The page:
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27 April 2010

Book "America's Poor Class Education field report" by Soichi Hayashi

The author of the book is Japanese sports journalist who worked as a part-time teacher in a chartered high school in Reno, Nevada 2006.

The students come from very poor families and dropped out from regular school. Most of them live with single parents.

They do not have good knowledge nor manner. They grew up in a very bad environment where parents don't have money and time to take good care of them.

The author witnessed the reality of America's poor bottom class. The author himself grew up in the similar environment in Japan so he somehow felt mutual with them. He had guts and loved students so he worked hard to get them know how wonderful and necessary it is for them to learn new things so that they can make a new way of living getting out from ghetto they were in.  

The author taught them Japanese culture as Sumo, Manga, fairy tales. On one class he told them Japan's most famous fairy tale "Urashima Taro" a story of a fisherman who saved a turtle from bullying by children on the beach and later be guided by the turtle to the palace under the sea. But when he came back to the ground, so much more time than he felt had passed, he had no one to know him.

He asked the students what they think about the story. Students were very much impressed by that and one of them replied to him "the story gave us a lesson that we shouldn't expect return from good thing we do."

Recently in Japan, books on America's poor class have been published like the below ones I've already introduced on this blog.

Super Class society, The truth of America 

Empire of Poverty (Hinkon-Taikoku), America!

This one is especially unique since that is hands-on experience of the author as foreign teacher who taught his home culture to troubled students abroad.

I wonder if this book is made into film some day. It should be like "Freedom Writers" or "Take the lead."

19 January 2008

"Freedom Writers" reminded me of Joyce

The film was about a woman who taught English at Long Beach High School. The school became decayed after integration program. Non-white students occupied the school and then good white students had gone. Most of the students had problems in their families.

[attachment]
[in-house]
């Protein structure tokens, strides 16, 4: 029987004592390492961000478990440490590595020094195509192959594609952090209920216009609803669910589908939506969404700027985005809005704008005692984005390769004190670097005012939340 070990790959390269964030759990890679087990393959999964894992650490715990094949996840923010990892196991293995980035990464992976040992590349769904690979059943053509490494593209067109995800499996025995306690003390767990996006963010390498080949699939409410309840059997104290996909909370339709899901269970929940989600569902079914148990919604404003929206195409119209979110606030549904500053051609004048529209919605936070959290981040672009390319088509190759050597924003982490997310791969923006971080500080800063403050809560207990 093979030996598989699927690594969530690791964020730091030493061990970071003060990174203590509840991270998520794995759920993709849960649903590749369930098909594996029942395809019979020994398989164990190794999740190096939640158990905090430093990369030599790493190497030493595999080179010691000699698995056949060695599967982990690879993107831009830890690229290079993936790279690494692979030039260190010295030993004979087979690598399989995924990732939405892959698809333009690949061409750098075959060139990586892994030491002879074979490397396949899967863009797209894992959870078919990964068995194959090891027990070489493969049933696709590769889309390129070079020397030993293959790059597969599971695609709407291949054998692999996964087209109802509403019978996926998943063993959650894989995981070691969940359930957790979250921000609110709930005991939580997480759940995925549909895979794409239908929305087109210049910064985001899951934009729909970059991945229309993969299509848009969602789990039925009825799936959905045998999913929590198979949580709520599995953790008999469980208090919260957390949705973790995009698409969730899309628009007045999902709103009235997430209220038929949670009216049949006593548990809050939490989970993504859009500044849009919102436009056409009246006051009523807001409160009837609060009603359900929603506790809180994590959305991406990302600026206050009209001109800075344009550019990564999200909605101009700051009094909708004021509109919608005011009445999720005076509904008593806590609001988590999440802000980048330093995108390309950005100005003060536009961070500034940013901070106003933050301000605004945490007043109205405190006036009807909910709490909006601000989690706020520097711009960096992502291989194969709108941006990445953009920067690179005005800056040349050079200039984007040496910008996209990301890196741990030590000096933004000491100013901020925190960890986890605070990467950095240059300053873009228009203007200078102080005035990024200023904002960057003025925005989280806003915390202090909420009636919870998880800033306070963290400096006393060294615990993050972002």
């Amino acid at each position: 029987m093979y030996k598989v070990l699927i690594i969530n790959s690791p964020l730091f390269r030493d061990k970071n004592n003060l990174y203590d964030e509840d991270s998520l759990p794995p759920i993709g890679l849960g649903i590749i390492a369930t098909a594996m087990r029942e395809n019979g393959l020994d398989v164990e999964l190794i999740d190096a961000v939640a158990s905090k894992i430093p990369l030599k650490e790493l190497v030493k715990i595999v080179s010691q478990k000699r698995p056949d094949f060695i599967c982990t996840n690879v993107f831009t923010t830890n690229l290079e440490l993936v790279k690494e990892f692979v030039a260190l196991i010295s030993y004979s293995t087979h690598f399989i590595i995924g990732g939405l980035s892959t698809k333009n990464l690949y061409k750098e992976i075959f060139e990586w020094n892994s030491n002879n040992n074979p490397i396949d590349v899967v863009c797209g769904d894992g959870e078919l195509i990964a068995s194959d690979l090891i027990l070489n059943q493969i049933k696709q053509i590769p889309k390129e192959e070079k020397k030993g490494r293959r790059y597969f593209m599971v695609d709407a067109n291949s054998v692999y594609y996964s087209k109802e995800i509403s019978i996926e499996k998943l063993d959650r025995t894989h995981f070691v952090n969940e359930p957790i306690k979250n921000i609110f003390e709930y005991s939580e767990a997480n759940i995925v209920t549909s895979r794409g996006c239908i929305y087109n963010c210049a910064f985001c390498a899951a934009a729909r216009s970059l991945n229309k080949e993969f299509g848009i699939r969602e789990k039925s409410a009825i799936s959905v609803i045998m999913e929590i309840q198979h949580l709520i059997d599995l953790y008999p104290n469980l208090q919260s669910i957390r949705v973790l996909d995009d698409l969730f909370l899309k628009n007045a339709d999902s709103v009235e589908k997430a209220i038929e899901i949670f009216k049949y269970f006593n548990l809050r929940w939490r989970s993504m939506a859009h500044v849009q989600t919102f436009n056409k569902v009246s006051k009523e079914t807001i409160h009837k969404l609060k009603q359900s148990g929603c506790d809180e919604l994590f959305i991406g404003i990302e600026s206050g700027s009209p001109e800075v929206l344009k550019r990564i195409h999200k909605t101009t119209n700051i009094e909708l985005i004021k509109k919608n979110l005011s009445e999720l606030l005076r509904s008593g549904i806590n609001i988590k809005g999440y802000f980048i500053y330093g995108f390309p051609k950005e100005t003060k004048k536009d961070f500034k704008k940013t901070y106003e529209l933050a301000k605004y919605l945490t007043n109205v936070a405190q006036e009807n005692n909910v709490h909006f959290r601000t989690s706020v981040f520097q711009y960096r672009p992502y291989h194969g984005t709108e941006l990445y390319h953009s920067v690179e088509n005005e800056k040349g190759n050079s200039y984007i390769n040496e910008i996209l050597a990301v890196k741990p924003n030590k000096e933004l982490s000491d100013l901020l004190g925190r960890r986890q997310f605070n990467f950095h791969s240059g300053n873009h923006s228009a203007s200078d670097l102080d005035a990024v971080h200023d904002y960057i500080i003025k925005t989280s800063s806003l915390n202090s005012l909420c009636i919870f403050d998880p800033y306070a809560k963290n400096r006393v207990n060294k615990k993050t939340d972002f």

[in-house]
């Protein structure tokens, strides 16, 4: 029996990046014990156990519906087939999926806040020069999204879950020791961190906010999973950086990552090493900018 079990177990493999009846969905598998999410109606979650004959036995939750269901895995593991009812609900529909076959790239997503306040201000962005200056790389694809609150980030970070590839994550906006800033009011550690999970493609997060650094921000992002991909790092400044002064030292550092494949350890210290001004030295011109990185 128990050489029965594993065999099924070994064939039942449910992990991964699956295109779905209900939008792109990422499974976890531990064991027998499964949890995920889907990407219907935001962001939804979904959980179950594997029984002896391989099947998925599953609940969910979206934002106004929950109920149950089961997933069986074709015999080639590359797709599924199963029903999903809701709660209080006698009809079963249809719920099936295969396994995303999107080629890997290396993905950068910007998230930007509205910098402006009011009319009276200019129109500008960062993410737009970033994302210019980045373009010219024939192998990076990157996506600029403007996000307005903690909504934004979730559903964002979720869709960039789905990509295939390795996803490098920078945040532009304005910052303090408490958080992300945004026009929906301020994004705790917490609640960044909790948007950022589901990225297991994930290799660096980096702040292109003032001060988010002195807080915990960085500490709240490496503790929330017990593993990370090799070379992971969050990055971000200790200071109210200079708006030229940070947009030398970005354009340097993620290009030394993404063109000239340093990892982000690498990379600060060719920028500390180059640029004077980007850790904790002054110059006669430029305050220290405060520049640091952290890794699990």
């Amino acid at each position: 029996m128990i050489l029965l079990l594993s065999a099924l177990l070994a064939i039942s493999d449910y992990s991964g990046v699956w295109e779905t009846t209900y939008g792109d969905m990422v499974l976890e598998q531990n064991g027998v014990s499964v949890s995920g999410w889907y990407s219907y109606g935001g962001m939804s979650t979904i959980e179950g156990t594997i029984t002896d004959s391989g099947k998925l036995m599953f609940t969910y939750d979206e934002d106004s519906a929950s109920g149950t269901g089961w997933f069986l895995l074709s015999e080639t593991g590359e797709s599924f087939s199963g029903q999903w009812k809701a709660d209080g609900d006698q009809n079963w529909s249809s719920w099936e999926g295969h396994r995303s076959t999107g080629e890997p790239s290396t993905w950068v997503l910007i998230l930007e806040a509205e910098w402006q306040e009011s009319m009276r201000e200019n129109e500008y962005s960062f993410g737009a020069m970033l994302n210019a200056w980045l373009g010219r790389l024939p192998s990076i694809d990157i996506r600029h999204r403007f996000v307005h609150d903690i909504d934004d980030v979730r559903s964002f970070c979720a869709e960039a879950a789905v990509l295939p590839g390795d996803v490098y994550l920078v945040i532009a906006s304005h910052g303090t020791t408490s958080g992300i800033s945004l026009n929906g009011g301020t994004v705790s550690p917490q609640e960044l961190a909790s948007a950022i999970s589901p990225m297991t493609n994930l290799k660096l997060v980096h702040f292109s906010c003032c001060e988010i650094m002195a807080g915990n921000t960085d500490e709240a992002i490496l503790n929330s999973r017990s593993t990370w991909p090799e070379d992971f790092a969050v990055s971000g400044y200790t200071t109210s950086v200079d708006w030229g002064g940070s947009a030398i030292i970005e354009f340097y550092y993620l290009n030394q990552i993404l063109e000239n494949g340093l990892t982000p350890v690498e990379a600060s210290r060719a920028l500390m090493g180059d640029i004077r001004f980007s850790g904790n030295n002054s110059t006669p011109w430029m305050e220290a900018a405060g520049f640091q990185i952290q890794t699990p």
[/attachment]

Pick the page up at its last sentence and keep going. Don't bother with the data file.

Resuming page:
A young teacher, Gruwell played by Hillary Swank taught her students how to live with confidence. It is based on a true story.

The main theme of the story is "Express yourself and learn how to live."

Learn how to live in the ghetto like Anne Frank did.

I know a woman who were a high school teacher. I think she was already retired. I remember she came over to help me with my life in US. She was so kind to me.

She said the message she gives her students was "There is no fair." The family she was born was very poor. She worked so hard to get a teacher's credential. Her father was half-Native American. She told me the stories of her father's experience.

I understand these words as I grow up. This is what a teenager should know before entering the grown-up society.

We want to complain but things don't change so easily just like the song "Waiting on the world to change."

But there should be a way out. The world is not perfect but can change better little by little. Don't do wrong things by your emotion.

Even after I left the U.S., we exchanged the emails each other from time to time.  

I was sometimes very rude to her because I had been so childish. I miss her so much. What is she doing now?

I hope I can see her again. Her name is Joyce Becker. She told me she was awarded a "Teacher of the Year" Award in California several years ago. She graduated from UC Berkeley. She was a teacher in San Diego.    

21:55 Posted in Film | Permalink | Comments (1) | Tags: education, College days

16 February 2007

Debate on English education in elementary school